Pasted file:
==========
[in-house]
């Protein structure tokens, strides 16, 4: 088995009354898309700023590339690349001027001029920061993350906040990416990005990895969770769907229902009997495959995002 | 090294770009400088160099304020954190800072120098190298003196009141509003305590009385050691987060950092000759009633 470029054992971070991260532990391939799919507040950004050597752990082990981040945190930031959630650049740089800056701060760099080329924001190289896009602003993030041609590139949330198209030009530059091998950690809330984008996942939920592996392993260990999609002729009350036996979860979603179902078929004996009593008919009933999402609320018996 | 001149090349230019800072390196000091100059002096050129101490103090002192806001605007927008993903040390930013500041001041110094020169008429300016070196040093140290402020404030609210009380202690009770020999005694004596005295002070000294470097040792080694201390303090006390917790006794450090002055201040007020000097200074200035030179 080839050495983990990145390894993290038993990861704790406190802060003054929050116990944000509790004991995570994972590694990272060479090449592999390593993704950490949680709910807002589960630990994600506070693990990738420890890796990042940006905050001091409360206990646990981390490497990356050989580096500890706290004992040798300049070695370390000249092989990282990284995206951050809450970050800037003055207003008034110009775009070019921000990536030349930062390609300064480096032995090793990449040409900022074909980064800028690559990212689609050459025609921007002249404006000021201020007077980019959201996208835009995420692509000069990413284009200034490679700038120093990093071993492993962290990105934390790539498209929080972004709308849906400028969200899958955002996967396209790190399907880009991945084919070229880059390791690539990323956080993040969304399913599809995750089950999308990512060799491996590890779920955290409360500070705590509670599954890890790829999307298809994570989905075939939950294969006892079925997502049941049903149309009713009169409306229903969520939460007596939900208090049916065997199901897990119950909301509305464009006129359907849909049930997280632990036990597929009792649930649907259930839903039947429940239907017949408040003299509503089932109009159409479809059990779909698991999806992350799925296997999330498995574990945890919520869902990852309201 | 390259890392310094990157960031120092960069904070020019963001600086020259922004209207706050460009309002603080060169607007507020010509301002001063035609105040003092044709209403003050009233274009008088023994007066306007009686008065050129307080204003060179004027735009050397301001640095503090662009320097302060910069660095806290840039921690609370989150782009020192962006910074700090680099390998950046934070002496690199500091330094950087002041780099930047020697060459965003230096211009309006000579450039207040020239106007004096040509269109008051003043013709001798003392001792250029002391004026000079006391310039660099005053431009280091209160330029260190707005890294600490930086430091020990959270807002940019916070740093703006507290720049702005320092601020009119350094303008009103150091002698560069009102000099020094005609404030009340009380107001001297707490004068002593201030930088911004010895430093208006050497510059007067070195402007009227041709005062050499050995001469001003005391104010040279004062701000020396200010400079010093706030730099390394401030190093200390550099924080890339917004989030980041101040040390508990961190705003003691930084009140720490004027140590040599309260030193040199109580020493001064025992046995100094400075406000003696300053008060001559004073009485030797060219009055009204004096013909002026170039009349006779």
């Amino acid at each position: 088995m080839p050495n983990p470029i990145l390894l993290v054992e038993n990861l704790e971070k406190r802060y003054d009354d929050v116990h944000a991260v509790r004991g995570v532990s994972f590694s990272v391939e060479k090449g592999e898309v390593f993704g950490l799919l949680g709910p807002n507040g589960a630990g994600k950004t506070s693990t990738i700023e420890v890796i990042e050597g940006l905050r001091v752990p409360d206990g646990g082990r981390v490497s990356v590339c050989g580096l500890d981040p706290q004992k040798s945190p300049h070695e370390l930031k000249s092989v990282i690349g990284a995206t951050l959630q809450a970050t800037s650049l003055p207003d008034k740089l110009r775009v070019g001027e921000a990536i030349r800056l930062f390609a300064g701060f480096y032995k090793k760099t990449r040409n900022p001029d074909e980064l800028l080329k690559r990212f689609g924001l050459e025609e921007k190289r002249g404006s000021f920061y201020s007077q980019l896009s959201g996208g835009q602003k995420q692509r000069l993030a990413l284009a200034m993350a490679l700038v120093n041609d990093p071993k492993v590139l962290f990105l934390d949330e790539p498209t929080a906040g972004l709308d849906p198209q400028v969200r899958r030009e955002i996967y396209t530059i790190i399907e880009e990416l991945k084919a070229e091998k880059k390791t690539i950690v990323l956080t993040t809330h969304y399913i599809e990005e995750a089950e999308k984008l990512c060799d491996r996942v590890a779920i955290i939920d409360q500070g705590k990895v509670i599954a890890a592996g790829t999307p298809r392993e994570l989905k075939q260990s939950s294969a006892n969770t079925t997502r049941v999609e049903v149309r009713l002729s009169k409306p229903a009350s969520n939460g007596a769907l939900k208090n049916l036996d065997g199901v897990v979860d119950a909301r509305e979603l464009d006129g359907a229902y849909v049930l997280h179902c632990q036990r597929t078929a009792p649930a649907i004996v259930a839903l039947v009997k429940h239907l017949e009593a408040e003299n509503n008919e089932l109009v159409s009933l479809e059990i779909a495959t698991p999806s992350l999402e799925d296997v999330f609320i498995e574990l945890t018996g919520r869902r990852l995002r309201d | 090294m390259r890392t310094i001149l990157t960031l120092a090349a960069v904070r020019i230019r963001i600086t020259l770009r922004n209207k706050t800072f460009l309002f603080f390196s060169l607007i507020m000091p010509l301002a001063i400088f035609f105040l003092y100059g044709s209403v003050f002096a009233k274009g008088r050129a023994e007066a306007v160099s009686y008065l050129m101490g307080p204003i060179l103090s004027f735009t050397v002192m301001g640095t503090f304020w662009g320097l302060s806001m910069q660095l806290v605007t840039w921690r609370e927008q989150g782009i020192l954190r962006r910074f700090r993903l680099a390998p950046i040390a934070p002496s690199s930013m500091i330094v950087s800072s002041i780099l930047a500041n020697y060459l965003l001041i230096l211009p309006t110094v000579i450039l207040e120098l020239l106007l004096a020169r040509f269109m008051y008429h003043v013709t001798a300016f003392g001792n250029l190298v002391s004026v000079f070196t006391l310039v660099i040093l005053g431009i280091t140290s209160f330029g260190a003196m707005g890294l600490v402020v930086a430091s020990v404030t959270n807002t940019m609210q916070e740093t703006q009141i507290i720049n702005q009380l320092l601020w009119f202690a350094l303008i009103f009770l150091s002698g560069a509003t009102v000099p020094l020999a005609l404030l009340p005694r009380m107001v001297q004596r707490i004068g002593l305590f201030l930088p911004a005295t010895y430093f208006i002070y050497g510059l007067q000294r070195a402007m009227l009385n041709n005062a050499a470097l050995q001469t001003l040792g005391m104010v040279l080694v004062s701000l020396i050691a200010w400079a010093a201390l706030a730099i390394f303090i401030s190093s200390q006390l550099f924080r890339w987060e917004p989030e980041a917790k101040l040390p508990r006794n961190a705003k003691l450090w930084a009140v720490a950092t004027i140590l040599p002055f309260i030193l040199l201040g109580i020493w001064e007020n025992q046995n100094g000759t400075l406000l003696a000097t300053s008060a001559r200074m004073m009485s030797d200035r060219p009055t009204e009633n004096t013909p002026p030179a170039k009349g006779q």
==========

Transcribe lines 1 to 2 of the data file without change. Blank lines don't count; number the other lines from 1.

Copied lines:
[in-house]
């Protein structure tokens, strides 16, 4: 088995009354898309700023590339690349001027001029920061993350906040990416990005990895969770769907229902009997495959995002 | 090294770009400088160099304020954190800072120098190298003196009141509003305590009385050691987060950092000759009633 470029054992971070991260532990391939799919507040950004050597752990082990981040945190930031959630650049740089800056701060760099080329924001190289896009602003993030041609590139949330198209030009530059091998950690809330984008996942939920592996392993260990999609002729009350036996979860979603179902078929004996009593008919009933999402609320018996 | 001149090349230019800072390196000091100059002096050129101490103090002192806001605007927008993903040390930013500041001041110094020169008429300016070196040093140290402020404030609210009380202690009770020999005694004596005295002070000294470097040792080694201390303090006390917790006794450090002055201040007020000097200074200035030179 080839050495983990990145390894993290038993990861704790406190802060003054929050116990944000509790004991995570994972590694990272060479090449592999390593993704950490949680709910807002589960630990994600506070693990990738420890890796990042940006905050001091409360206990646990981390490497990356050989580096500890706290004992040798300049070695370390000249092989990282990284995206951050809450970050800037003055207003008034110009775009070019921000990536030349930062390609300064480096032995090793990449040409900022074909980064800028690559990212689609050459025609921007002249404006000021201020007077980019959201996208835009995420692509000069990413284009200034490679700038120093990093071993492993962290990105934390790539498209929080972004709308849906400028969200899958955002996967396209790190399907880009991945084919070229880059390791690539990323956080993040969304399913599809995750089950999308990512060799491996590890779920955290409360500070705590509670599954890890790829999307298809994570989905075939939950294969006892079925997502049941049903149309009713009169409306229903969520939460007596939900208090049916065997199901897990119950909301509305464009006129359907849909049930997280632990036990597929009792649930649907259930839903039947429940239907017949408040003299509503089932109009159409479809059990779909698991999806992350799925296997999330498995574990945890919520869902990852309201 | 390259890392310094990157960031120092960069904070020019963001600086020259922004209207706050460009309002603080060169607007507020010509301002001063035609105040003092044709209403003050009233274009008088023994007066306007009686008065050129307080204003060179004027735009050397301001640095503090662009320097302060910069660095806290840039921690609370989150782009020192962006910074700090680099390998950046934070002496690199500091330094950087002041780099930047020697060459965003230096211009309006000579450039207040020239106007004096040509269109008051003043013709001798003392001792250029002391004026000079006391310039660099005053431009280091209160330029260190707005890294600490930086430091020990959270807002940019916070740093703006507290720049702005320092601020009119350094303008009103150091002698560069009102000099020094005609404030009340009380107001001297707490004068002593201030930088911004010895430093208006050497510059007067070195402007009227041709005062050499050995001469001003005391104010040279004062701000020396200010400079010093706030730099390394401030190093200390550099924080890339917004989030980041101040040390508990961190705003003691930084009140720490004027140590040599309260030193040199109580020493001064025992046995100094400075406000003696300053008060001559004073009485030797060219009055009204004096013909002026170039009349006779």